Key messages provide a descriptive index to studies we have found that test this intervention.

Studies are not directly comparable or of equal value. When making decisions based on this evidence, you should consider factors such as study size, study design, reported metrics and relevance of the study to your situation, rather than simply counting the number of studies that support a particular interpretation.

Supporting evidence from individual studies

  1. A replicated, controlled study in 1980–1982 in five areas of pine forest in Mississippi, USA (Lohoefener & Lohmeier 1986) found that translocations of gopher tortoises Gopherus polyphemus using release pens with artificial burrows prior to release were more successful than those that were not held initially in a release pen with burrows. Results were not statistically tested. When translocated gopher tortoises were initially held in release pens with artificial burrows, more tortoises were resighted or dug burrows during the 3–4-month monitoring period (17 of 21 recaptured or dug burrows, see paper for details) than when tortoises were released without a holding pen (directly released: 0 of 11; released in abandoned burrow: 1 of 5; released in artificial burrow: 0 of 3). Forty individually-marked adult gopher tortoises (some may have been captive releases) were translocated in spring–summer 1980–1982. Tortoises were released into artificial burrows in release pens (21 tortoises), directly released with no specific management (11 tortoises), into abandoned existing burrows (5 tortoises) or into artificial burrows (3 tortoises). Artificial burrows were 1 m deep and 45 degrees to the surface. Most tortoises (35 of 40) were released into areas with existing tortoise populations. Release pens were circular (4–7 m diameter), with translucent vinyl sheet walls (buried 10 cm into the ground) attached to wooden posts. Most tortoises were held in release pens for 2–4 weeks. Tortoises were monitored until late summer or early autumn in the release year.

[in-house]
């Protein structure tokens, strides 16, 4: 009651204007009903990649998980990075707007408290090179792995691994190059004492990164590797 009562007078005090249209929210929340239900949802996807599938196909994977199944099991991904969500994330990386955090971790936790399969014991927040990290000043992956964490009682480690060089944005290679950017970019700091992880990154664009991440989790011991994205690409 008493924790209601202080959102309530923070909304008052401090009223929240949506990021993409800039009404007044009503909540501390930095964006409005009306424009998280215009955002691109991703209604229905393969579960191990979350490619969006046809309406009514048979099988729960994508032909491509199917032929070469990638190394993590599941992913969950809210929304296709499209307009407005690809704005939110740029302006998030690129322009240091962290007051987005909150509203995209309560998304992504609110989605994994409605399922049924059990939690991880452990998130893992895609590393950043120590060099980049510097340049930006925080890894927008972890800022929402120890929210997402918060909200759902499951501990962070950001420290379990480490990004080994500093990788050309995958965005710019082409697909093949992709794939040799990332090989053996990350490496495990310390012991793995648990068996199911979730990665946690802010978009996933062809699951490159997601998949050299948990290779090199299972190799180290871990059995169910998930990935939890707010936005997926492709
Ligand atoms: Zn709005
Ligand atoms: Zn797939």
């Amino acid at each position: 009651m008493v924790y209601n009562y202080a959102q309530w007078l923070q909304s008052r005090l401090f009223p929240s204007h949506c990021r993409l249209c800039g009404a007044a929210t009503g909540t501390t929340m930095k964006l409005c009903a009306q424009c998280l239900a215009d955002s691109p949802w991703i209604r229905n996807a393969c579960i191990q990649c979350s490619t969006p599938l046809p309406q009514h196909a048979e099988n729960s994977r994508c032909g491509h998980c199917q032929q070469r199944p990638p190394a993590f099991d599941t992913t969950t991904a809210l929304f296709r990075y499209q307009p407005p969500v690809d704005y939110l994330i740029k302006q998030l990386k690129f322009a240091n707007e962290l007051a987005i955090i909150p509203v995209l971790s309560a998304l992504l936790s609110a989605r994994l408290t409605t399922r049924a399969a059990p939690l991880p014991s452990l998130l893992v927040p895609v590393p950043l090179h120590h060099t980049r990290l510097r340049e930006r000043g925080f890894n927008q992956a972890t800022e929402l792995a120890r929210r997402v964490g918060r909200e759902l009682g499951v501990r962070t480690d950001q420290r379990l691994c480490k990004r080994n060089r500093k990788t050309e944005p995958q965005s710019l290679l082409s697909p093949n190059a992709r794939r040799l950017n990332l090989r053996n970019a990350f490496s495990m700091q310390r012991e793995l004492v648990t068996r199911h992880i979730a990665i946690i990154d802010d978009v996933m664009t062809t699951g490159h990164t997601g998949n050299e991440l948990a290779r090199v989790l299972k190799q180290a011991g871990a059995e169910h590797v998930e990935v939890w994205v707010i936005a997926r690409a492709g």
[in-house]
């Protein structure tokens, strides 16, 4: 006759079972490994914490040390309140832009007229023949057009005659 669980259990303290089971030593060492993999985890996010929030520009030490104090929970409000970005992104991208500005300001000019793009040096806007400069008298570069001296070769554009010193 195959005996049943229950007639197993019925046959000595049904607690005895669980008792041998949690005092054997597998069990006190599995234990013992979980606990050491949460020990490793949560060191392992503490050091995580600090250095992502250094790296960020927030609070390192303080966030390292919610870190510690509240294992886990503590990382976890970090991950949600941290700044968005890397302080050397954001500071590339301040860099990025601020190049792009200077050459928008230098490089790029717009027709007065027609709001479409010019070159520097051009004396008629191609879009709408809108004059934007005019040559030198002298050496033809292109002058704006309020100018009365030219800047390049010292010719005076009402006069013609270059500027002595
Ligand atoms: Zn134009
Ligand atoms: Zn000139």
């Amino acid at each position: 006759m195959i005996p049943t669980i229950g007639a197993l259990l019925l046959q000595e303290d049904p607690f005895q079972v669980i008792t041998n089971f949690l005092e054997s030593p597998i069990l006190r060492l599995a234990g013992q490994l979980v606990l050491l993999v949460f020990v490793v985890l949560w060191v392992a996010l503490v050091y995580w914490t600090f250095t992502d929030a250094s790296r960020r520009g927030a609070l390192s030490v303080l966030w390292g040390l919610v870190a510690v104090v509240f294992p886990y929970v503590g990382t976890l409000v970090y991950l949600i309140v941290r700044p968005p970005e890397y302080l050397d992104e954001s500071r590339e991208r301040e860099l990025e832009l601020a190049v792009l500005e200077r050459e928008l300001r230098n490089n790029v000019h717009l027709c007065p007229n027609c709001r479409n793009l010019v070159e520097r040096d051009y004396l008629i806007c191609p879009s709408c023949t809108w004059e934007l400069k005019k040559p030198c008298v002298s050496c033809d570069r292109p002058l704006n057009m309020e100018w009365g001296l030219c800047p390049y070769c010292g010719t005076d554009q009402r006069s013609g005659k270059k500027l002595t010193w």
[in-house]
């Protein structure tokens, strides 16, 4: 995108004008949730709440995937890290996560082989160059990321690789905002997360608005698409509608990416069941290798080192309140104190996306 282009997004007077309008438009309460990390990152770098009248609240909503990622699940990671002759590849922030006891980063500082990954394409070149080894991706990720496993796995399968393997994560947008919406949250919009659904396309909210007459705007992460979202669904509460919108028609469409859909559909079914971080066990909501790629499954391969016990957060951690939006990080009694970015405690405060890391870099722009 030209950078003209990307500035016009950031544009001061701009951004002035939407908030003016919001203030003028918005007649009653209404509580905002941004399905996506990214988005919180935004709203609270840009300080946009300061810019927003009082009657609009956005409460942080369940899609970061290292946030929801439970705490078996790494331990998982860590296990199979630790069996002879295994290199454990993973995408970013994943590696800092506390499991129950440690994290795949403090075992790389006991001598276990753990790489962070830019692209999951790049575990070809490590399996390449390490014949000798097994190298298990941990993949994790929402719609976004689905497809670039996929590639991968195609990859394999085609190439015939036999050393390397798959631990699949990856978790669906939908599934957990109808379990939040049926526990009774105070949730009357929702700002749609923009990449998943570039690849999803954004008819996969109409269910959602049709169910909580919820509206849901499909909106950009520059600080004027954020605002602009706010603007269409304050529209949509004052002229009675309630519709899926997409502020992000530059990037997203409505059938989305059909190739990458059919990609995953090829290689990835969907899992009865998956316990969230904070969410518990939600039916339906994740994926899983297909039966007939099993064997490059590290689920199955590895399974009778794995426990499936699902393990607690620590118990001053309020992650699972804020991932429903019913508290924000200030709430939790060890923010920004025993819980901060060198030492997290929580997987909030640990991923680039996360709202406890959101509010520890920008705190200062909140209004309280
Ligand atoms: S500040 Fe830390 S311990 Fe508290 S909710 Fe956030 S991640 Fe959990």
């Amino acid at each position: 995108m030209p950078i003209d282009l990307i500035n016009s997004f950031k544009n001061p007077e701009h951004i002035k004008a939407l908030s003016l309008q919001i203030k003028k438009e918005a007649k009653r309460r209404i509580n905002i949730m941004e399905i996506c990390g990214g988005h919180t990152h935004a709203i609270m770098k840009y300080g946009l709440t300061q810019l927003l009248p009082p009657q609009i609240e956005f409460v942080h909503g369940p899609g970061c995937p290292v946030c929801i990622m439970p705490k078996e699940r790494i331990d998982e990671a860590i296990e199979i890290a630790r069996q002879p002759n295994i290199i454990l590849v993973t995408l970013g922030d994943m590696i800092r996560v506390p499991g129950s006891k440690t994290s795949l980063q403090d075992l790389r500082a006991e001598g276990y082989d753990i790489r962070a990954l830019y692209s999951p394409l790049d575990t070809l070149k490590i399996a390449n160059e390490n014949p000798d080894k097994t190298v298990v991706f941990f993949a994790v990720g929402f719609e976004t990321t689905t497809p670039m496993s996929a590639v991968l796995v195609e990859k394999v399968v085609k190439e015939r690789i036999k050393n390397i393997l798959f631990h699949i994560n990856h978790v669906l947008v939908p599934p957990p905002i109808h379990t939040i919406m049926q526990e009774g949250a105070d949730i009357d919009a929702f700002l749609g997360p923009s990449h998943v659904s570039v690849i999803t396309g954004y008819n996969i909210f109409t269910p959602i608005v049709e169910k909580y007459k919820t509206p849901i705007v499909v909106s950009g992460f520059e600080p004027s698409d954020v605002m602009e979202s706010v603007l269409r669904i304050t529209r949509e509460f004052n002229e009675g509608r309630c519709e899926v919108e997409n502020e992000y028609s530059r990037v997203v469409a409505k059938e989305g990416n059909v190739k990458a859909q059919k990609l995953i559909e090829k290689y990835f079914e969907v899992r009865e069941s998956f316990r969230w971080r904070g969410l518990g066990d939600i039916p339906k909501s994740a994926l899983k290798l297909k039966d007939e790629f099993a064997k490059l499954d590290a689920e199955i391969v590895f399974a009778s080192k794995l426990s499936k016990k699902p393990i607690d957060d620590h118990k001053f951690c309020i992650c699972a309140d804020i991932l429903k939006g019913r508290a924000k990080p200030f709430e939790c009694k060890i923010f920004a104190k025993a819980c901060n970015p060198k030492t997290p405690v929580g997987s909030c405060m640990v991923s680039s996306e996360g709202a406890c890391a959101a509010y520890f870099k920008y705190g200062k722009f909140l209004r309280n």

Study and other actions tested